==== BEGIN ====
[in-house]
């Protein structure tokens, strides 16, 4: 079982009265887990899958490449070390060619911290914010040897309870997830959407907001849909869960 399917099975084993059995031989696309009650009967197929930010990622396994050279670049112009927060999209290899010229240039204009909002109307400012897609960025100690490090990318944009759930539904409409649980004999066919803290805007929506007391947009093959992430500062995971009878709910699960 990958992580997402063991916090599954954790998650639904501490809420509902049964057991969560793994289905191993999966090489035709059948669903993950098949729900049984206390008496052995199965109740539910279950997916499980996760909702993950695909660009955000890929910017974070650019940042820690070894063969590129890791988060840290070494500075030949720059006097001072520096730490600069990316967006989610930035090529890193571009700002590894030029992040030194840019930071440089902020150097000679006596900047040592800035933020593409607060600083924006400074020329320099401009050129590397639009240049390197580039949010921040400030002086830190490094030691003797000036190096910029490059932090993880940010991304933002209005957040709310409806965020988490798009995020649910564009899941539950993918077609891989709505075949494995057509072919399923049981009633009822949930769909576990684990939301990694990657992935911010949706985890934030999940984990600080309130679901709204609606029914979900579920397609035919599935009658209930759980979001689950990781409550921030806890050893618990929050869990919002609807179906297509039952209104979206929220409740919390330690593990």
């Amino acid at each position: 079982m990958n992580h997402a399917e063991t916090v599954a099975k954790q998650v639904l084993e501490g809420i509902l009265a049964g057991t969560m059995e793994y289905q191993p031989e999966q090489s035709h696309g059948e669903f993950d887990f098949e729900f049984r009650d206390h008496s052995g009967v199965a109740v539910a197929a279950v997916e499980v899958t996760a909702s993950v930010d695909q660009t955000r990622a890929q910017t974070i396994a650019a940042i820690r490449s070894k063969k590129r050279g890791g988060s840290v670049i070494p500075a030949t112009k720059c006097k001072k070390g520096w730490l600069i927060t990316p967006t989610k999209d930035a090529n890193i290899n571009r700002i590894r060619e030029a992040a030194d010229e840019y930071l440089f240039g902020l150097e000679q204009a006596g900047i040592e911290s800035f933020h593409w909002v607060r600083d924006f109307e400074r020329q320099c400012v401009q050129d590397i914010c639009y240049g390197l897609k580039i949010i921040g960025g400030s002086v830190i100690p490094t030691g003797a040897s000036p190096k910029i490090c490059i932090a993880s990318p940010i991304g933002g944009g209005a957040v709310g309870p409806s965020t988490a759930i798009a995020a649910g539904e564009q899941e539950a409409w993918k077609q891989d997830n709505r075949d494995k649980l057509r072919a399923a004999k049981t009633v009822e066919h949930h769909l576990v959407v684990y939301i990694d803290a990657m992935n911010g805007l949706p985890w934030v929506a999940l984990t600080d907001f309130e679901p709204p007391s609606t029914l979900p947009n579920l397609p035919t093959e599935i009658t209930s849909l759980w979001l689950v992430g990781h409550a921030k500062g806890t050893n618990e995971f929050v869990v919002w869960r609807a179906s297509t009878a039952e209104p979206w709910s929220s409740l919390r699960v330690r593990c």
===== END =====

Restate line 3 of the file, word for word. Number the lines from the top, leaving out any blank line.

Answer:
């Amino acid at each position: 079982m990958n992580h997402a399917e063991t916090v599954a099975k954790q998650v639904l084993e501490g809420i509902l009265a049964g057991t969560m059995e793994y289905q191993p031989e999966q090489s035709h696309g059948e669903f993950d887990f098949e729900f049984r009650d206390h008496s052995g009967v199965a109740v539910a197929a279950v997916e499980v899958t996760a909702s993950v930010d695909q660009t955000r990622a890929q910017t974070i396994a650019a940042i820690r490449s070894k063969k590129r050279g890791g988060s840290v670049i070494p500075a030949t112009k720059c006097k001072k070390g520096w730490l600069i927060t990316p967006t989610k999209d930035a090529n890193i290899n571009r700002i590894r060619e030029a992040a030194d010229e840019y930071l440089f240039g902020l150097e000679q204009a006596g900047i040592e911290s800035f933020h593409w909002v607060r600083d924006f109307e400074r020329q320099c400012v401009q050129d590397i914010c639009y240049g390197l897609k580039i949010i921040g960025g400030s002086v830190i100690p490094t030691g003797a040897s000036p190096k910029i490090c490059i932090a993880s990318p940010i991304g933002g944009g209005a957040v709310g309870p409806s965020t988490a759930i798009a995020a649910g539904e564009q899941e539950a409409w993918k077609q891989d997830n709505r075949d494995k649980l057509r072919a399923a004999k049981t009633v009822e066919h949930h769909l576990v959407v684990y939301i990694d803290a990657m992935n911010g805007l949706p985890w934030v929506a999940l984990t600080d907001f309130e679901p709204p007391s609606t029914l979900p947009n579920l397609p035919t093959e599935i009658t209930s849909l759980w979001l689950v992430g990781h409550a921030k500062g806890t050893n618990e995971f929050v869990v919002w869960r609807a179906s297509t009878a039952e209104p979206w709910s929220s409740l919390r699960v330690r593990c």